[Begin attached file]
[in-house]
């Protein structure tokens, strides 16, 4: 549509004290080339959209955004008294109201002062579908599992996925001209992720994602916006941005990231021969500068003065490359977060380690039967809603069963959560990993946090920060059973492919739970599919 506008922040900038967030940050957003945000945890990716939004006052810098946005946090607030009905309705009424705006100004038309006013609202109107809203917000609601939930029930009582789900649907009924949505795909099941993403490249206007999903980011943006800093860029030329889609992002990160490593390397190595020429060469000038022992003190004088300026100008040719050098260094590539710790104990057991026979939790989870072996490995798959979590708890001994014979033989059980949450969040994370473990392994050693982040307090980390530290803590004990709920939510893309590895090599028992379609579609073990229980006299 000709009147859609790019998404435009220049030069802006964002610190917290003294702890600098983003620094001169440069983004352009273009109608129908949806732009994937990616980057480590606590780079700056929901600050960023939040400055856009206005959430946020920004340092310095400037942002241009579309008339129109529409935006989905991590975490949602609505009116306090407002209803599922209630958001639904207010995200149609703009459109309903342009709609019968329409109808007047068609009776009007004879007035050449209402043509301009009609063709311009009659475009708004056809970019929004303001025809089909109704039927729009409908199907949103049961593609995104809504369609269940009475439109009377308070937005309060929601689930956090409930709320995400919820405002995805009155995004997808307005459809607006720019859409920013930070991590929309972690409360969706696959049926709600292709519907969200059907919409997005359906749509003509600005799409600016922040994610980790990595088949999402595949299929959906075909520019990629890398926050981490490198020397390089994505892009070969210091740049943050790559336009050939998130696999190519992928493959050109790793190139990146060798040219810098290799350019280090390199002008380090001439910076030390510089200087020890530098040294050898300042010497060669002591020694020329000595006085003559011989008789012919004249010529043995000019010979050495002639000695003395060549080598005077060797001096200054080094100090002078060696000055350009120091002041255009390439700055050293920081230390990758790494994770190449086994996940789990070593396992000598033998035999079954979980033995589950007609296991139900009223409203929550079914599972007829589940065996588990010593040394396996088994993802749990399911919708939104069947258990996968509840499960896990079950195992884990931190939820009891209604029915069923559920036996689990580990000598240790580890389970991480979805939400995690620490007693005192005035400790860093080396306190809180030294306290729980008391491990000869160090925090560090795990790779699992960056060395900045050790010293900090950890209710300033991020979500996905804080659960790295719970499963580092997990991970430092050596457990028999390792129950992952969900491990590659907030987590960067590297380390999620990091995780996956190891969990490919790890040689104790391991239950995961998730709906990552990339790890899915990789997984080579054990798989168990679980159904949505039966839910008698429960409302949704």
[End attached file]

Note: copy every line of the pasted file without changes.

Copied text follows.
[in-house]
């Protein structure tokens, strides 16, 4: 549509004290080339959209955004008294109201002062579908599992996925001209992720994602916006941005990231021969500068003065490359977060380690039967809603069963959560990993946090920060059973492919739970599919 506008922040900038967030940050957003945000945890990716939004006052810098946005946090607030009905309705009424705006100004038309006013609202109107809203917000609601939930029930009582789900649907009924949505795909099941993403490249206007999903980011943006800093860029030329889609992002990160490593390397190595020429060469000038022992003190004088300026100008040719050098260094590539710790104990057991026979939790989870072996490995798959979590708890001994014979033989059980949450969040994370473990392994050693982040307090980390530290803590004990709920939510893309590895090599028992379609579609073990229980006299 000709009147859609790019998404435009220049030069802006964002610190917290003294702890600098983003620094001169440069983004352009273009109608129908949806732009994937990616980057480590606590780079700056929901600050960023939040400055856009206005959430946020920004340092310095400037942002241009579309008339129109529409935006989905991590975490949602609505009116306090407002209803599922209630958001639904207010995200149609703009459109309903342009709609019968329409109808007047068609009776009007004879007035050449209402043509301009009609063709311009009659475009708004056809970019929004303001025809089909109704039927729009409908199907949103049961593609995104809504369609269940009475439109009377308070937005309060929601689930956090409930709320995400919820405002995805009155995004997808307005459809607006720019859409920013930070991590929309972690409360969706696959049926709600292709519907969200059907919409997005359906749509003509600005799409600016922040994610980790990595088949999402595949299929959906075909520019990629890398926050981490490198020397390089994505892009070969210091740049943050790559336009050939998130696999190519992928493959050109790793190139990146060798040219810098290799350019280090390199002008380090001439910076030390510089200087020890530098040294050898300042010497060669002591020694020329000595006085003559011989008789012919004249010529043995000019010979050495002639000695003395060549080598005077060797001096200054080094100090002078060696000055350009120091002041255009390439700055050293920081230390990758790494994770190449086994996940789990070593396992000598033998035999079954979980033995589950007609296991139900009223409203929550079914599972007829589940065996588990010593040394396996088994993802749990399911919708939104069947258990996968509840499960896990079950195992884990931190939820009891209604029915069923559920036996689990580990000598240790580890389970991480979805939400995690620490007693005192005035400790860093080396306190809180030294306290729980008391491990000869160090925090560090795990790779699992960056060395900045050790010293900090950890209710300033991020979500996905804080659960790295719970499963580092997990991970430092050596457990028999390792129950992952969900491990590659907030987590960067590297380390999620990091995780996956190891969990490919790890040689104790391991239950995961998730709906990552990339790890899915990789997984080579054990798989168990679980159904949505039966839910008698429960409302949704």